that the attack on jussie smollett was not just staged but paid for by the actor himself. new details on the investigation next and why this bizarre hollywood mystery might mean a new headache for some 2020 contenders. ntenders i switched to liberty mutual because they let me customize my insurance, and as a fitness junkie, i customize everything. like my bike and my calves. liberty mutual customizes your car insurance so you only pay for what you need. ♪ liberty. liberty. liberty. liberty. ♪ stroke and heart disease? well, if you don't have symptoms, doctors usually won't order them because, often, insurance companies won't pay for them. and that's unfortunate, as 4 out of 5 people who have a stroke, their first symptom is a stroke. and 80 percent of all strokes and heart disease
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this morning chicago police say they want actor jussie smollett to come back in for a followup interview after what they call a shift in the investigation into his alleged attack. their investigation according to a police source is now into whether the empire star paid two men to stage the assault. we are following the story. this one really has taken some twists and turns. >> reporter: yeah. jussie smollett is sticking to his story saying he was attacked and he is a victim of a hate crime. but as you just mentioned, the investigators, the chicago police department is saying their investigation has shifted. the trajectory has shifted after they arrested interrogated two men seen and released them after a source tells nbc news they told investigators they had been paid by the actor himself to carry out that attack. now, one of the men was an extra on the show empire.
he was a personal trainer hired by smollett to get him in shape for a music video. police say the two men are no longer suspects. and smollett saying in a statement that what they claim is untrue. let me read you the statement from smollett's attorneys. as a victim of a hate crime who has cooperated with the police investigation, jussie smollett is angered and devastated by recent reports that the individuals he is familiar with. he's now being further victimized by claims alleged by the perpetrators. nothing is further from the truth and anyone claiming otherwise is lying. now investigators want to talk to smollett. we've reached out to the chicago police department, and in official response they say they can no -- they can't confirm, deny or comment on the validity of what's been unofficially released. they're hoping to talk to him in the upcoming days. if he's found to have filed a police report falsely, that could be a felony charge.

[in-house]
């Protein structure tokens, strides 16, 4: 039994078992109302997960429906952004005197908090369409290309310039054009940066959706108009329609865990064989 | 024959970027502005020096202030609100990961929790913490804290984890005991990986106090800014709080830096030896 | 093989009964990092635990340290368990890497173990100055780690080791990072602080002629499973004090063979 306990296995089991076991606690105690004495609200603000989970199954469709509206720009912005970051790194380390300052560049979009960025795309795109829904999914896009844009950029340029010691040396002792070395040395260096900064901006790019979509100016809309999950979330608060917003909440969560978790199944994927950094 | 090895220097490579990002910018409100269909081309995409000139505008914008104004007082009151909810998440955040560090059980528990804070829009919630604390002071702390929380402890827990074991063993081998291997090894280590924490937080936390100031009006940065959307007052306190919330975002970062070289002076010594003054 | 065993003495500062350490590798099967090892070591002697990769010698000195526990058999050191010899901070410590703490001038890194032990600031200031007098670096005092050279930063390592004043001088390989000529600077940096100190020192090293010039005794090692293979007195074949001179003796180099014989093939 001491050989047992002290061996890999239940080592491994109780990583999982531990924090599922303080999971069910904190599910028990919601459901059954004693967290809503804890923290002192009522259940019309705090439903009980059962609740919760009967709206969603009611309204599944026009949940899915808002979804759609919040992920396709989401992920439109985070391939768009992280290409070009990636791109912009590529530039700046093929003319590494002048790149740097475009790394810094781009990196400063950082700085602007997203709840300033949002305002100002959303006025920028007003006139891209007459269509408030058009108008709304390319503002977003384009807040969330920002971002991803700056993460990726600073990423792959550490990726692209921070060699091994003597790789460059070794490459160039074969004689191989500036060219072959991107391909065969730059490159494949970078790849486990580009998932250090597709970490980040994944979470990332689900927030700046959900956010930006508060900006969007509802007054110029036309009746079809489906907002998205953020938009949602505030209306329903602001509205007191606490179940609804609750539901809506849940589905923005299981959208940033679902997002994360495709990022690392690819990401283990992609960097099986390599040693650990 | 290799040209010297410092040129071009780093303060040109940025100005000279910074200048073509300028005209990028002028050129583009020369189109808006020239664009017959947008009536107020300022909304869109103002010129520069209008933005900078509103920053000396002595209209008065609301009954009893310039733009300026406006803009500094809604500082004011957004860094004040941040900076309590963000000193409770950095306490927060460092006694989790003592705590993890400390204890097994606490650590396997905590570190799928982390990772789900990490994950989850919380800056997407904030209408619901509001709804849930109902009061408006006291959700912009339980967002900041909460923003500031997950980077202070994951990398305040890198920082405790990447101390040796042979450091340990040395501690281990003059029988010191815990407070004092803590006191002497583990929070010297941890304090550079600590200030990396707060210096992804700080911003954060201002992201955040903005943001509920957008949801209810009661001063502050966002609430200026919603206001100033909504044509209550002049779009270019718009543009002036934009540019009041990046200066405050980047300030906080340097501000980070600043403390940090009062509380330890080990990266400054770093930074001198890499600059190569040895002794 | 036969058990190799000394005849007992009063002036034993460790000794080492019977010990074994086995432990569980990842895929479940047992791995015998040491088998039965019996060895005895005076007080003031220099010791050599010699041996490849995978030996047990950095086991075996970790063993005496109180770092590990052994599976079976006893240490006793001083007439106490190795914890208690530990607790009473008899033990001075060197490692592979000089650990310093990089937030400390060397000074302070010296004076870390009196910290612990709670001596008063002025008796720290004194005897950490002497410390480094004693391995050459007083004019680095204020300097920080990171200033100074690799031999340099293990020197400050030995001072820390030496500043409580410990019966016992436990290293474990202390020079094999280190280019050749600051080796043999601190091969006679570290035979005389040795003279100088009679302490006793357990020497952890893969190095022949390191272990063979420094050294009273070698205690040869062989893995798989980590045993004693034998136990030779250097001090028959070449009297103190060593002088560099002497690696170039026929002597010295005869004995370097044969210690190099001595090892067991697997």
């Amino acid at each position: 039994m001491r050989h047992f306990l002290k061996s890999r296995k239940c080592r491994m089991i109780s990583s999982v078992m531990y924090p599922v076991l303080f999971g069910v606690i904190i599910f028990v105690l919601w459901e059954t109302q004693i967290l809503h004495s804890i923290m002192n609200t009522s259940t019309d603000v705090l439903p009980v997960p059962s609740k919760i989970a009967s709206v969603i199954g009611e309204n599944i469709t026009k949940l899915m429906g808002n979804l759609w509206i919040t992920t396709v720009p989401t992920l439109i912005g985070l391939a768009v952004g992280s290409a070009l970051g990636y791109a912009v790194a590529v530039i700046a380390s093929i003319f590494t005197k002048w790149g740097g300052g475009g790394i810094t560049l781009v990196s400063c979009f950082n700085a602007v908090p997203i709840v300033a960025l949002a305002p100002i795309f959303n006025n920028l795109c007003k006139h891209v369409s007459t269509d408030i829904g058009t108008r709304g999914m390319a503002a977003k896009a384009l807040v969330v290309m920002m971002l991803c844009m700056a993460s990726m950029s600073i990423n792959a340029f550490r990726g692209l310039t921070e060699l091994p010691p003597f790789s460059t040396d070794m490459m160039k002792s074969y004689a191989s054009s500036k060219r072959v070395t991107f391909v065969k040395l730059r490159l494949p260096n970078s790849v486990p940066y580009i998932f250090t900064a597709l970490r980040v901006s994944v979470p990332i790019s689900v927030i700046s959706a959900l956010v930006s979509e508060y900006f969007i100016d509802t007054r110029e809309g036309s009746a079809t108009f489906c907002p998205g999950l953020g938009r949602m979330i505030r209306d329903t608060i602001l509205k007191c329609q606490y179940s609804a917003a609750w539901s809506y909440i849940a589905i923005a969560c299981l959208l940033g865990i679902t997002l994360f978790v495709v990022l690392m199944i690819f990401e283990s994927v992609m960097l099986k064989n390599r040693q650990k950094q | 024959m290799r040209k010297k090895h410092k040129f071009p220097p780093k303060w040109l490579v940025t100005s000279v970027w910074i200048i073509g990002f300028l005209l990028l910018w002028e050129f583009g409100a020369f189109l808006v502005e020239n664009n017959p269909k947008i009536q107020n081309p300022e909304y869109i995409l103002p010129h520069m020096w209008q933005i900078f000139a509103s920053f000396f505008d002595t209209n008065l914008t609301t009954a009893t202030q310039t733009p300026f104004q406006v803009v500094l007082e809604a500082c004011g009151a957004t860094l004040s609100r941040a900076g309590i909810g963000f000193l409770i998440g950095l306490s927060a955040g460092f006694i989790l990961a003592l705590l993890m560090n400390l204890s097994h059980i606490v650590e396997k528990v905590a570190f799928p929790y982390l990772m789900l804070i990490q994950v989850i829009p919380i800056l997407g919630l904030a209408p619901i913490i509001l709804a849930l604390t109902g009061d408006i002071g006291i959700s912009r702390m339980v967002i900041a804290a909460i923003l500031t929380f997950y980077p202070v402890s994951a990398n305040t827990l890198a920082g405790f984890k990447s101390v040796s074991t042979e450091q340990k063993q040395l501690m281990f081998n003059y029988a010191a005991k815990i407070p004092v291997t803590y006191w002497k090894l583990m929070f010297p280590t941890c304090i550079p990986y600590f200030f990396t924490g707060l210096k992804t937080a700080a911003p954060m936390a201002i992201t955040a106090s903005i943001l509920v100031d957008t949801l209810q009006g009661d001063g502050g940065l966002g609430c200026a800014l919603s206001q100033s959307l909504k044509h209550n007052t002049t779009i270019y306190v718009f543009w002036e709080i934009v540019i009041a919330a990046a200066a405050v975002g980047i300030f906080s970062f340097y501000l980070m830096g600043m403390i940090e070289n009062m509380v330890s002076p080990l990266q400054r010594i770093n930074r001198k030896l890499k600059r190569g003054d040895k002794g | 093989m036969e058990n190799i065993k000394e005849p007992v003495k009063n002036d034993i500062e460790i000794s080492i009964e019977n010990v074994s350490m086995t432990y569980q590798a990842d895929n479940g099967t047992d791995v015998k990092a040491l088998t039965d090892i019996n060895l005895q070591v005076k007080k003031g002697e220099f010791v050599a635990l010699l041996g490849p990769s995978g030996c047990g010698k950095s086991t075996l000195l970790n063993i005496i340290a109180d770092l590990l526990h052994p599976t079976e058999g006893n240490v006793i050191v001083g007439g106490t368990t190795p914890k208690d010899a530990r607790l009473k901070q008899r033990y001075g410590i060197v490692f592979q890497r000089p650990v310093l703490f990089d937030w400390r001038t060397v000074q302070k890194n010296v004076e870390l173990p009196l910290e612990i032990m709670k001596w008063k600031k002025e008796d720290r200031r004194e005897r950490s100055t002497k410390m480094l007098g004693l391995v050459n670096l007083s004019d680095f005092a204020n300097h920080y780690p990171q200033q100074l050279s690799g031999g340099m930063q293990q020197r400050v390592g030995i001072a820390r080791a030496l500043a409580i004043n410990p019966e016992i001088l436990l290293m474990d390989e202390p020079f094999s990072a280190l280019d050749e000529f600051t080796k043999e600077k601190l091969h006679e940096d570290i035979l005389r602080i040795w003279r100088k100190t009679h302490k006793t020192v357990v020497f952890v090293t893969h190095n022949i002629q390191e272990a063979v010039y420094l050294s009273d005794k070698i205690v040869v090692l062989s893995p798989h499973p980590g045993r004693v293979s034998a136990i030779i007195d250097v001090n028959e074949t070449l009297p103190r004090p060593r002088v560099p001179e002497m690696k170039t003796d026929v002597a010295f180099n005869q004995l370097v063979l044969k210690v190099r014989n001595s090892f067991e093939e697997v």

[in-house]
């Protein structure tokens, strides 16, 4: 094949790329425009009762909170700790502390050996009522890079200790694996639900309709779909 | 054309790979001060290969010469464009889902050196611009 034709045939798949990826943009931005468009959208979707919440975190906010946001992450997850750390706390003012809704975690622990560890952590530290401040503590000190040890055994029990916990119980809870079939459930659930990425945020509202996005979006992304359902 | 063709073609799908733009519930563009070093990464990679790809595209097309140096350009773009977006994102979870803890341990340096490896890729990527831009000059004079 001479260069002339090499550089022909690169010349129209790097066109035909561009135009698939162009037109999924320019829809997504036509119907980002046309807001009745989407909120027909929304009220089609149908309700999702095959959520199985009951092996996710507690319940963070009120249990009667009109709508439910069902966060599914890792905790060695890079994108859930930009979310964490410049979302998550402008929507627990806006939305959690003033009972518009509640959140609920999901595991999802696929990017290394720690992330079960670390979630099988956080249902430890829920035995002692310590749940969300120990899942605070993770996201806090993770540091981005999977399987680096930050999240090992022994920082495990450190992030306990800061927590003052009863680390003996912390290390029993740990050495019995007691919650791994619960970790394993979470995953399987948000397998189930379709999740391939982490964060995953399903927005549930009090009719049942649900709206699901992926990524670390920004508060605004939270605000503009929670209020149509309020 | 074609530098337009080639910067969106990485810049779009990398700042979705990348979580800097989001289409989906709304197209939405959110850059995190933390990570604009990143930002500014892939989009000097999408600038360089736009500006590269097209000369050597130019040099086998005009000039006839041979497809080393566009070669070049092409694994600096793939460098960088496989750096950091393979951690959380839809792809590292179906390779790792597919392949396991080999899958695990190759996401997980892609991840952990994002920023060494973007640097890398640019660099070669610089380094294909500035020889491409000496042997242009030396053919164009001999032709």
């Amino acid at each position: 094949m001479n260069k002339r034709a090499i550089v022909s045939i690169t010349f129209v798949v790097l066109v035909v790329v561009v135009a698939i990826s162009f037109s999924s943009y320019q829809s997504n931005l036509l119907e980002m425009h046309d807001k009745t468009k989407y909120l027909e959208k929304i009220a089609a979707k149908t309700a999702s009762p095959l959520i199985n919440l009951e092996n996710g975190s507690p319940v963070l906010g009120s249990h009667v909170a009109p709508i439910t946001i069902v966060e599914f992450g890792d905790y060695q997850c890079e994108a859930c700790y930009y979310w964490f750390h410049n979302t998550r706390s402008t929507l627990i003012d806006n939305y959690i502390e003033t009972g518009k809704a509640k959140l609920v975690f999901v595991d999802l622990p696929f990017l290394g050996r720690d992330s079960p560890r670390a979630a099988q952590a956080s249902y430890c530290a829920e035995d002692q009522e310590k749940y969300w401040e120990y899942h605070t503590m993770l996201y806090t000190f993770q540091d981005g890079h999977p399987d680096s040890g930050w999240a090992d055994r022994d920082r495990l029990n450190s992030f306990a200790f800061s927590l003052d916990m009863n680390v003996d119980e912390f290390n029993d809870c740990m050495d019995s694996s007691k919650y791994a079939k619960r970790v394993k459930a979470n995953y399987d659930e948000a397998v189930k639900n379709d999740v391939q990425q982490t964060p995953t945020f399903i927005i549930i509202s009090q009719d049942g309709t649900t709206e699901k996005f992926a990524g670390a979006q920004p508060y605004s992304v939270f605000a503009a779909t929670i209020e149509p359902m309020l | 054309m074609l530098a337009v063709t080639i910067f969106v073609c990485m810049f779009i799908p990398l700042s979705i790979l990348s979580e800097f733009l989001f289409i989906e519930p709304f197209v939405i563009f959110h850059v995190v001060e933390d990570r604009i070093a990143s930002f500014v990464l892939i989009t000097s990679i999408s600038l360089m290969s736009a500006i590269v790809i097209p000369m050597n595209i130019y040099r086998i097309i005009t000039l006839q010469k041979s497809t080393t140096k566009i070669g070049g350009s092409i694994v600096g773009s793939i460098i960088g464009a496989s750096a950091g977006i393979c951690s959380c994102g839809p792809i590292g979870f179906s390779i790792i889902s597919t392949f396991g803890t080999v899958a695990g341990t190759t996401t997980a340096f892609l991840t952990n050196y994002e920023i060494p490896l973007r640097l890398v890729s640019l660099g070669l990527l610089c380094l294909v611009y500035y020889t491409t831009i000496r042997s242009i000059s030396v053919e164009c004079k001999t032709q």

>> following it all from the west coast bureau. thank you. let me bring in an opinion writer for the washington post. kelsey and john are back as well. a lot of people i think watch jussie smollett go on gma last week and was extremely emotional and angry and talked about that. and talked at length about what happened. now here we are this morning and police are saying they want to bring him back in for questions about all of this. what do you make of it? >> well, i don't know what to make of all this. when the news came out, a lot of people, myself included, were horrified. just the circumstances and the way he told the story, and what he said happened to him sort of fit in with a -- not a narrative, but a reality for a lot of people in this country since president trump was inaugurated, that there is an at fear of menace and an atmosphere of hate around the country that made it possible for people to
either readily believe or want to believe jussie smollett. but on the other hand, at the same time, there were people who immediately thought something was fishy. >> red flags. they thought red flags in the account and what's going on here? >> right. and my colleague at "the washington post" wrote a piece where she likened his retelling of the story to an episode of "empire". it was so over the top. january, middle of the night. 2:30 in the morning. 10 degrees. and they recognized him on the street? >> and we pulled a piece of that, actually, from that op ed that was written about -- headlined i doubted jussie smollett. it breaks my heart i might be right. she writes if it's true, it will cause damage to the communities most affected. the incident would be touted as proof that there's a leftist conspiracy to cast trump supporters as violent, murderous racists. it would be embodiment of fake